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How to Achieve Work-Life Balance as a Doctor



Do doctors have a work-life balance? Well, according to studies, the average Doctor works approximately 51 hours per week.

We all know that doctors put in long hours and work under tremendous pressure. Most of us also know that doctors, like any other professionals, need to take time off from work and spend on things they enjoy.

The work-life balance of doctors is often an ideal that seems impossible to achieve.

Whenever I hear someone say “I am stretched thin,” it reminds me of that common dilemma among working professionals today: how can you have a life outside of your career?

Well, if you’d like to learn how to increase doctor work-life balance, keep reading for 7 important tips!

1. Utilise Technology Effectively

You don’t need to be in the hospital 24/7 to provide your patients with top-quality healthcare. With today’s technological advancements, you can do much of your job remotely (read charts, write notes, review test results).

2. Prioritize Work Tasks When Necessary

Although doctors are often encouraged to always put their patients first, this doesn’t mean that they should let all other aspects of life slide. Balance is key—but so is setting priorities.

If your personal life needs some attention, stop spending unnecessary time at the office and go home!

3. Get Organized

Staying on top of your doctor schedule becomes more manageable if you plan. Make lists of things to do and set clear goals.

Many doctors find that they are more productive if they work on tasks in batches (write down all notes at once, review labs together, schedule follow-ups together).

4. Avoid Perfectionism

Doctors in training often fall prey to the tendency to constantly do more and be in control (of their patient’s chart, of their schedule). This habit can continue when doctors transition into clinical practice.

However, less is often more—and putting your foot down can help you achieve that crucial work-life balance.

Say no when you need to (ask for help when needed), and don’t overcommit yourself. If something has to give, make it non-essential obligations; these are not worth sacrificing your well-being over.

5. Delegate Tasks

The doctor/paramedic model of care is inefficient and impractical. When you take on everything yourself, your efficiency suffers. This is an important step for efficient time management for doctors.

Not only that but so does the good of those around you. Delegate tasks to members of your team or even hire a doctor answering service whenever possible.

6. Be Open to New Experiences

If you’re constantly working long hours, it’s easy to fall into a cycle where you only feel comfortable in the hospital setting. Getting out of this mindset is essential for achieving work-life balance as a doctor!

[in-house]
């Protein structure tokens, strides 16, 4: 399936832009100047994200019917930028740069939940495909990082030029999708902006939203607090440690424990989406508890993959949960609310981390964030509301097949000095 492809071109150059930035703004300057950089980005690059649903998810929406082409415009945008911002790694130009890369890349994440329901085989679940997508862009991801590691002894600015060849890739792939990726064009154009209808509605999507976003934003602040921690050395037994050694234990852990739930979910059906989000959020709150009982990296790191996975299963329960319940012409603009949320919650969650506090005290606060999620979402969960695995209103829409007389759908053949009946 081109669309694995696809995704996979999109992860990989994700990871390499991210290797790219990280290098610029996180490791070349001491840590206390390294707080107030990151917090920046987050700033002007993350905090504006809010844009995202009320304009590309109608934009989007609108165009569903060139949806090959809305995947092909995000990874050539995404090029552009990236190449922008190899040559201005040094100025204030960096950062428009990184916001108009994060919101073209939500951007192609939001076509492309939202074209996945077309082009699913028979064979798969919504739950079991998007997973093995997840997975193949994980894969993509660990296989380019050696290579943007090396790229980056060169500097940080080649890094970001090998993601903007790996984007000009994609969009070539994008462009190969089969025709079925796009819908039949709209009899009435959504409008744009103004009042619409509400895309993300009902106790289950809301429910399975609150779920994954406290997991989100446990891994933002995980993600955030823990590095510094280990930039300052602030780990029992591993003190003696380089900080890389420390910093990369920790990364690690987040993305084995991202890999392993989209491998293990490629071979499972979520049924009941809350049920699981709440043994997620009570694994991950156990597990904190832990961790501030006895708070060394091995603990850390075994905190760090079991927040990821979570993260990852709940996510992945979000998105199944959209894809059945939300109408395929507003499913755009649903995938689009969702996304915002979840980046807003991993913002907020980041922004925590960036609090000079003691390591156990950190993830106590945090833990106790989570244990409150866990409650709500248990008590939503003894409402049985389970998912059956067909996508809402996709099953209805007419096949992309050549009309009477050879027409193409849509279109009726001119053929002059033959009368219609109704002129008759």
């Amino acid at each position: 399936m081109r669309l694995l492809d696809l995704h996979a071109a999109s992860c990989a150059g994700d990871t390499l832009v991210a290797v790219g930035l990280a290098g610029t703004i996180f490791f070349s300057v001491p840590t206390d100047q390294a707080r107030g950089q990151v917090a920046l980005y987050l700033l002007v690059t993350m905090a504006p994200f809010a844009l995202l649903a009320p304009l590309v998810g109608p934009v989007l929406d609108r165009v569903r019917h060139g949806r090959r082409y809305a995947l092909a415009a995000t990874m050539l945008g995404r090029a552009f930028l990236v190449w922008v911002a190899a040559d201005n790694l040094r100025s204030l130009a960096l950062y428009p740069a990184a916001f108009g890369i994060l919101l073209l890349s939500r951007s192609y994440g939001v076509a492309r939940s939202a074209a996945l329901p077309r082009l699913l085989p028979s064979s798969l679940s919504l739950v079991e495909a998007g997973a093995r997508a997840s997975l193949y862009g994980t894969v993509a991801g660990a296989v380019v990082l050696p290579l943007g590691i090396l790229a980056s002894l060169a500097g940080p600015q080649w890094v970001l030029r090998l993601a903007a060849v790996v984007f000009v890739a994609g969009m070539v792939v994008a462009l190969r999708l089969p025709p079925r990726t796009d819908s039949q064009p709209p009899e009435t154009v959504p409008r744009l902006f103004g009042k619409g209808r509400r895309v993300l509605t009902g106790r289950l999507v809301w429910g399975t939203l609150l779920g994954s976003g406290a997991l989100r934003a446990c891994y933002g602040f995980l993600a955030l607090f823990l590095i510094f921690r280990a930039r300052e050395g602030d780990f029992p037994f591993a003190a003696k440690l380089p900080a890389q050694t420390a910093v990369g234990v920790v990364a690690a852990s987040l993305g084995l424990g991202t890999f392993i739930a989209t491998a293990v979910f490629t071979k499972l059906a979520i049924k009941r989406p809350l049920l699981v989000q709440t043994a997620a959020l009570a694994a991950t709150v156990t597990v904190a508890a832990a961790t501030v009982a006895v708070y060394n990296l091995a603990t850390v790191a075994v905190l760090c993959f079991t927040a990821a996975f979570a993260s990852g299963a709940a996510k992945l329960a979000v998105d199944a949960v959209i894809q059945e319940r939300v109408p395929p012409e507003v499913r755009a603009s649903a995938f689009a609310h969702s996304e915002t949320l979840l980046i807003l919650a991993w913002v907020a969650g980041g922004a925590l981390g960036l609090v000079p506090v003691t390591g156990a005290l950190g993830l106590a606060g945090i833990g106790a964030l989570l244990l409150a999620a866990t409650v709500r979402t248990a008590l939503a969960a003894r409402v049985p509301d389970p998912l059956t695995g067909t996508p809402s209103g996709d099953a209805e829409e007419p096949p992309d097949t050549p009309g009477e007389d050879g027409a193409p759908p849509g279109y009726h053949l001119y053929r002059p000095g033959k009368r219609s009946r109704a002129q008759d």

Try volunteering or picking up new hobbies outside the healthcare field; most importantly, remember that being open to change makes life interesting and never boring!

7. Prioritise Your Health

There is no such thing as balance if you’re constantly stressed and sleep-deprived. Maintaining a healthy lifestyle (exercising, eating well, getting enough rest) allows you to achieve better results in your life.

We spend one-third of our lives sleeping. Make sure that you make time for good health habits—don’t neglect exercise or proper nutrition just because you don’t have much free time!

8. Get Help

No doctor should ever try to handle everything by themselves. Teamwork makes the dream work!

If you’re having trouble balancing all of your responsibilities, don’t hesitate to ask for help—your coworkers will be more than happy to pitch in.

The first step is admitting that you can’t do it alone; go ahead and ask for assistance from those around you today!

9. Be Patient with Yourself

Change is a slow process, and making time for self-care can be difficult when work demands are high. Sometimes, it can take a long time to achieve a positive change in your life—but that doesn’t mean that you shouldn’t try.

If something isn’t working, try a new approach. There’s no need to feel stressed—doctors are supposed to help people cope with stress!

10. Take Breaks from Your Work

Remember that you’re not a doctor 24/7. It can be difficult for doctors to remember this fact when they get caught up in their work.

But if your Facebook newsfeed is constantly filled with your peers sharing their accomplishments, it’s hard to remember that you can take a break from being a doctor.

Try to separate yourself from the profession now and then, even if it means closing your laptop and going for a walk.

11. Set Boundaries for Non-Medical Things

This is an important step that can be difficult to follow through with, but it’s essential if doctors want to achieve work-life balance. Don’t overcommit yourself to activities not related to medicine.

Just because you have free time doesn’t mean you should spend it all on non-medical things. It’s important to find time for friends and family, but you can’t do this if your schedule is always filled.

12. Be Honest with Yourself About What Matters Most

It’s easy to get caught up in the day-to-day of work. Even though it may seem like work is more important than anything else, this is usually not true.

For some doctors, work can be a way of filling the void and suppressing their emotions.

It’s important to remember that these feelings will always resurface, and you may end up dealing with them on your own time when you least expect it.

Once again: don’t try to do everything yourself!

Improve Doctor Work-Life Balance Today!

Today we’ve talked about how to work-life balance as a doctor. We hope you found the information helpful and will be able to implement some of these doctor work-life balance tips in your life today.

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